Most likely, the "staticky" sound you are hearing around 0:07 is done using an effect for guitar similar to a wah pedal, but digital. It is a foot controlled pitch shifter. It has the ability to "sweep" between octaves, creating the sweeping sound you hear. Here's a link to what might have been used to create this particular sound(not me playing, but you will get the idea):
      http://youtu.be/6dsaJl05ijk

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      • #4
        You've all been a tremendous help! I'm really starting to learn more about what you can achieve with all this technology we have.

        And just a question, for further clarification...

        How would you exactly run a mic through the EQ filter you mentioned? Is that just something you change on the soundboard somewhere on the mass array of knobs?

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        • #5
          These filters are just processors like the others described above. Your normal sound board most likely will not have this as a feature, but you can toy around with the EQ's to come close. Just notch out (cut or boost) different frequencies in the mid-range. It won't be exactly the same but may help some.

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          • #6
            Star field are really good about helping you out.. If youre on twitter, drop one of them a message, they'll probably tell you what they did


            Sent from my iPad using Tapatalk

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            • #7
              My take on that sound is that it's a combination of a number of things all working together.

              Firstly as I'm a guitarist I'll outline how I'd pull that sound out of my gear because it's what I'm familiar with.

              1) The first step is converting the sine wave from the guitar to a square wave (usually the domain of synths). Because I have an Axefx I'd use a synth block to do that. But you could do a similar thing with an Electro Harmonix Micro Synth. Importantly whatever synth you use has to have an octave function, where the signal has two oscillators which outputs a square wave version of your input frequency AND an octave down version as well (maybe using a slightly different waveform if available).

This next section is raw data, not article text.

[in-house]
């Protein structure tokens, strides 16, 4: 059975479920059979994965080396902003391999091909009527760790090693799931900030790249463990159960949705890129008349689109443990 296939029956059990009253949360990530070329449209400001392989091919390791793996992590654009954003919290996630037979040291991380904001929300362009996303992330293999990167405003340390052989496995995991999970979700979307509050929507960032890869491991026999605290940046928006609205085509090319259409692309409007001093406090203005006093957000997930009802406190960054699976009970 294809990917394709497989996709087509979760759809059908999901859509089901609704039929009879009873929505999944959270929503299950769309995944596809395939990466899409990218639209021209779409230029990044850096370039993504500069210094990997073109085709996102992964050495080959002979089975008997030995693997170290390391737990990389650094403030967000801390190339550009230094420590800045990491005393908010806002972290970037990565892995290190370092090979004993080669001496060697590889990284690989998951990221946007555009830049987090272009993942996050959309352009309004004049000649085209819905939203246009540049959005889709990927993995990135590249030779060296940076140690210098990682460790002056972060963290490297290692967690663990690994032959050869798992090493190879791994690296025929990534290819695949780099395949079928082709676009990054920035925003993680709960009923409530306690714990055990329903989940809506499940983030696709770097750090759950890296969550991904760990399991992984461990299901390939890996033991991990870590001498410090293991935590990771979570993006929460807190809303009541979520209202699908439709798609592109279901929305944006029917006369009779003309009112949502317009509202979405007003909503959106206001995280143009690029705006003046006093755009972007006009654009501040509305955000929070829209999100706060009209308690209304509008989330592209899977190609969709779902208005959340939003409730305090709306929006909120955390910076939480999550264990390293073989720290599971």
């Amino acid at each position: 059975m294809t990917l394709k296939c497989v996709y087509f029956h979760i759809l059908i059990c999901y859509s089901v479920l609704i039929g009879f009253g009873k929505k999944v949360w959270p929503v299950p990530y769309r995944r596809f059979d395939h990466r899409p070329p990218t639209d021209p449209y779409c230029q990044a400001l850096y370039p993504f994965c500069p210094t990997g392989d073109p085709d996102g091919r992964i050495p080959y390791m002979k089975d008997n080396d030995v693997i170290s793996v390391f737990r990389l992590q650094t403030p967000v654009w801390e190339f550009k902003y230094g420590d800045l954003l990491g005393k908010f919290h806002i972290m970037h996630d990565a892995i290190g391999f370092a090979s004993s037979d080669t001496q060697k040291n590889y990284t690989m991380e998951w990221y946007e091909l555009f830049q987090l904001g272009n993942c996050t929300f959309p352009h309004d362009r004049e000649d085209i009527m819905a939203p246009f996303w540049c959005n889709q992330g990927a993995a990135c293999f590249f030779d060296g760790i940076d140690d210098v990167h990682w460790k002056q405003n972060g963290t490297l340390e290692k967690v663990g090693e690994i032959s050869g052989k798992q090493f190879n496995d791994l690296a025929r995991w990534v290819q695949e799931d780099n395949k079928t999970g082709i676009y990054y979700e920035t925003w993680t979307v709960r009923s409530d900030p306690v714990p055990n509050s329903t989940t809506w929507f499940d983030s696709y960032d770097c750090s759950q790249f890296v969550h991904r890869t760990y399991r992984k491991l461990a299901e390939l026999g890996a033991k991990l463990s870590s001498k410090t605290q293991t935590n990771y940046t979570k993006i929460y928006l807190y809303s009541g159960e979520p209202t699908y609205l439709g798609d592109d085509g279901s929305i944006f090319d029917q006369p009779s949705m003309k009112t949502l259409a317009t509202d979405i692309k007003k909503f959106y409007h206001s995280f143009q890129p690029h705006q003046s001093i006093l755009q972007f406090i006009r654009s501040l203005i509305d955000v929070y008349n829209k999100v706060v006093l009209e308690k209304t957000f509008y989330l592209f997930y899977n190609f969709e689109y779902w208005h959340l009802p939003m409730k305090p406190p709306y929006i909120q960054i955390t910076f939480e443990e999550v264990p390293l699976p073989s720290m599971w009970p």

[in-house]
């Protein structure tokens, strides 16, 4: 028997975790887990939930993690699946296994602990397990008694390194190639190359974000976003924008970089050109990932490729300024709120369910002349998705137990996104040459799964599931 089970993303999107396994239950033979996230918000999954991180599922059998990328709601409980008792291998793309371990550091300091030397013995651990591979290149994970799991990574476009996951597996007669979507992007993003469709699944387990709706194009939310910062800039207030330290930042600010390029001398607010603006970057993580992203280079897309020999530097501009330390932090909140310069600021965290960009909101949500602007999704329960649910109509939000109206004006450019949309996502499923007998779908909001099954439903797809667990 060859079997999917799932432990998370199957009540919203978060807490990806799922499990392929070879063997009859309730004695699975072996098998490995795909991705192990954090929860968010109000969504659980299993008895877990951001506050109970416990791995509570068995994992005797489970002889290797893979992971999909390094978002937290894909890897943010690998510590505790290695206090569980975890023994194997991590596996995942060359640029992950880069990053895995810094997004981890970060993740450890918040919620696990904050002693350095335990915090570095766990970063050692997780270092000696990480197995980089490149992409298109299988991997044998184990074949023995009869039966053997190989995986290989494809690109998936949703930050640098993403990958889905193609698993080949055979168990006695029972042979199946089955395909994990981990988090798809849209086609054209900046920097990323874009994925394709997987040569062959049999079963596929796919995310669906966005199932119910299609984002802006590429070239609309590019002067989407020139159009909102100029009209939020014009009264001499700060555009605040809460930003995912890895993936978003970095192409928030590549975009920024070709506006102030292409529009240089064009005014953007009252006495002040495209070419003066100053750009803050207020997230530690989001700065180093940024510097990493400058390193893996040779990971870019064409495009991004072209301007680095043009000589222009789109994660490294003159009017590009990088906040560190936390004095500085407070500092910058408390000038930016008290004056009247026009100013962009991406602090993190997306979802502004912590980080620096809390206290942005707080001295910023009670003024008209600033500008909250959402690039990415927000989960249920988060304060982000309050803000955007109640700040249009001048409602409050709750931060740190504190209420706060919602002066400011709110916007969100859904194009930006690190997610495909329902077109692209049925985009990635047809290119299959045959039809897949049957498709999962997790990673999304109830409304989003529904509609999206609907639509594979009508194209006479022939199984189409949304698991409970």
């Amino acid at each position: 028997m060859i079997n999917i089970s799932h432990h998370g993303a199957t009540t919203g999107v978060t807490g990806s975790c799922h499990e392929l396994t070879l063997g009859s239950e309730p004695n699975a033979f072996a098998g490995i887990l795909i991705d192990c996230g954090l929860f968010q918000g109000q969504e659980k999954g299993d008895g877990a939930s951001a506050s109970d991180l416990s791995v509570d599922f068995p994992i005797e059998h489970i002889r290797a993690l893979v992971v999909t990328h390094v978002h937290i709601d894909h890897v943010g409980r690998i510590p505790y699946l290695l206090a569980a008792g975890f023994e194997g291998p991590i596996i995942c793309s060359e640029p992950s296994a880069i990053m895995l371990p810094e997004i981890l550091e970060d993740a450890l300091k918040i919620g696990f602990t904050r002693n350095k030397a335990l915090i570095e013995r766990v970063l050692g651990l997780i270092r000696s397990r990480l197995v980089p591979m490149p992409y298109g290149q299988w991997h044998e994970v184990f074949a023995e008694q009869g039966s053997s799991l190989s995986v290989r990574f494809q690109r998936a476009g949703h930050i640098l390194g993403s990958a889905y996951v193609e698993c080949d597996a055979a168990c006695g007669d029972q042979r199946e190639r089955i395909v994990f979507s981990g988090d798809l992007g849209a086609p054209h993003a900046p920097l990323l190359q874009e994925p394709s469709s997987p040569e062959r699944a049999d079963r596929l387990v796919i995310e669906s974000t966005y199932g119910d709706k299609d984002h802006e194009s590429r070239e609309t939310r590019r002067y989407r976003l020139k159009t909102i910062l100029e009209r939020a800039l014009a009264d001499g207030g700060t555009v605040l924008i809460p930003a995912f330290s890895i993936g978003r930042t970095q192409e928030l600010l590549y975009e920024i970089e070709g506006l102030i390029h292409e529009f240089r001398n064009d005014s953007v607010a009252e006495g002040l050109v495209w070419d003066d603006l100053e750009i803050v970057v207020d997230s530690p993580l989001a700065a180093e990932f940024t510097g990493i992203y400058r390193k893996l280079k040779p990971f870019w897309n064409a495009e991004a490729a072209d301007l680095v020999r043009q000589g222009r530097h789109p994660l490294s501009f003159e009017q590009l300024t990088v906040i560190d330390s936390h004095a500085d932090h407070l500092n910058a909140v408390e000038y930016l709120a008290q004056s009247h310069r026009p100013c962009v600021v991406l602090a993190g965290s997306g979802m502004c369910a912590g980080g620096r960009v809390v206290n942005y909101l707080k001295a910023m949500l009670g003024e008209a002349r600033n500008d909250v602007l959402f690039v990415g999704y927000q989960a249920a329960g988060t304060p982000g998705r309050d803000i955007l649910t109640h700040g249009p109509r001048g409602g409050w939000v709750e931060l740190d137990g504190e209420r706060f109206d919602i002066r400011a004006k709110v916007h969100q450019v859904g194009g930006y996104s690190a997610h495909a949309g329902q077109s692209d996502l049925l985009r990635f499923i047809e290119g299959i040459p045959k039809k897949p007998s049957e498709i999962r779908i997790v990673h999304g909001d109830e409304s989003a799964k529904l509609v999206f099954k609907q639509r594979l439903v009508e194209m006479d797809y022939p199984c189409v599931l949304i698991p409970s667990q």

It's quite possible that some form or gating is involved with the synth to get it to cut in and out very sharply. And it's often part of the guitar->synth conversion that a good compressor before the synth does wonders for the pitch tracking.

              2) Sweep the pitch up an octave. This is the domain of the whammy pedal, both in the Axefx (pitch block in whammy mode) and on pedal boards. The pitch of the note is bent through a full octave up based on a foot pedal position. The whammy will be before the synth effect in the effects chain.

              3) Then add distortion to fatten up the sound. And possibly some scooped EQ as well.

              However that might give a passable resemblance for live work, in the studio it's likely they did that with a real synth. I suspect that because with guitars and pitch / synth manipulation you get artifacts like little warbles here and there and I don't hear that here. In fact now that I listen to it again, the notes are an octave apart the first 2 bars then it changes to an octave AND a forth or fifth? So easy to do on a keyboard synth with a slow glide setting. The bottom note moves, but the top note stays the same.
              Last edited by memecode; 08-27-2013, 02:59 AM.